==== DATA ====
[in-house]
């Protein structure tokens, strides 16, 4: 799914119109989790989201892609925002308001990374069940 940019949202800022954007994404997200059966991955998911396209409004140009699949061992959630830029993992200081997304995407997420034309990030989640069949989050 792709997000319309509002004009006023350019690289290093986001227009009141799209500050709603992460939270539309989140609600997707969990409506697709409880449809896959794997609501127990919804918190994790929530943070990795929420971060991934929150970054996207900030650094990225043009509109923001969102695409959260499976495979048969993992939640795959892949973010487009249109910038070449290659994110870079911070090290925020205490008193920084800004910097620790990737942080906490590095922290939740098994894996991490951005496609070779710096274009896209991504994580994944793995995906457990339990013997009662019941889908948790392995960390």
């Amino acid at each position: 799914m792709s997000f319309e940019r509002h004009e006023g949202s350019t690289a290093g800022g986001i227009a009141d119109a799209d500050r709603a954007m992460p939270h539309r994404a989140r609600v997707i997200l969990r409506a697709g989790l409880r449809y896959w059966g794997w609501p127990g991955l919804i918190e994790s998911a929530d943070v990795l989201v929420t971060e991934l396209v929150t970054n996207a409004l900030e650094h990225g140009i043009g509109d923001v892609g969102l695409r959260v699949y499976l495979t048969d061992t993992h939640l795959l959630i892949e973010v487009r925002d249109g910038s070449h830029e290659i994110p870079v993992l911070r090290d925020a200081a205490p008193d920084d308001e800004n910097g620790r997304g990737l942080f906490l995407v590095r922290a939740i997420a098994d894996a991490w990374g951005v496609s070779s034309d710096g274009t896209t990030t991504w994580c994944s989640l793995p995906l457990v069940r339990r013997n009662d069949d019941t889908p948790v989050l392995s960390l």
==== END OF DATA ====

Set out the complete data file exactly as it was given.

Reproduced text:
[in-house]
């Protein structure tokens, strides 16, 4: 799914119109989790989201892609925002308001990374069940 940019949202800022954007994404997200059966991955998911396209409004140009699949061992959630830029993992200081997304995407997420034309990030989640069949989050 792709997000319309509002004009006023350019690289290093986001227009009141799209500050709603992460939270539309989140609600997707969990409506697709409880449809896959794997609501127990919804918190994790929530943070990795929420971060991934929150970054996207900030650094990225043009509109923001969102695409959260499976495979048969993992939640795959892949973010487009249109910038070449290659994110870079911070090290925020205490008193920084800004910097620790990737942080906490590095922290939740098994894996991490951005496609070779710096274009896209991504994580994944793995995906457990339990013997009662019941889908948790392995960390």
């Amino acid at each position: 799914m792709s997000f319309e940019r509002h004009e006023g949202s350019t690289a290093g800022g986001i227009a009141d119109a799209d500050r709603a954007m992460p939270h539309r994404a989140r609600v997707i997200l969990r409506a697709g989790l409880r449809y896959w059966g794997w609501p127990g991955l919804i918190e994790s998911a929530d943070v990795l989201v929420t971060e991934l396209v929150t970054n996207a409004l900030e650094h990225g140009i043009g509109d923001v892609g969102l695409r959260v699949y499976l495979t048969d061992t993992h939640l795959l959630i892949e973010v487009r925002d249109g910038s070449h830029e290659i994110p870079v993992l911070r090290d925020a200081a205490p008193d920084d308001e800004n910097g620790r997304g990737l942080f906490l995407v590095r922290a939740i997420a098994d894996a991490w990374g951005v496609s070779s034309d710096g274009t896209t990030t991504w994580c994944s989640l793995p995906l457990v069940r339990r013997n009662d069949d019941t889908p948790v989050l392995s960390l």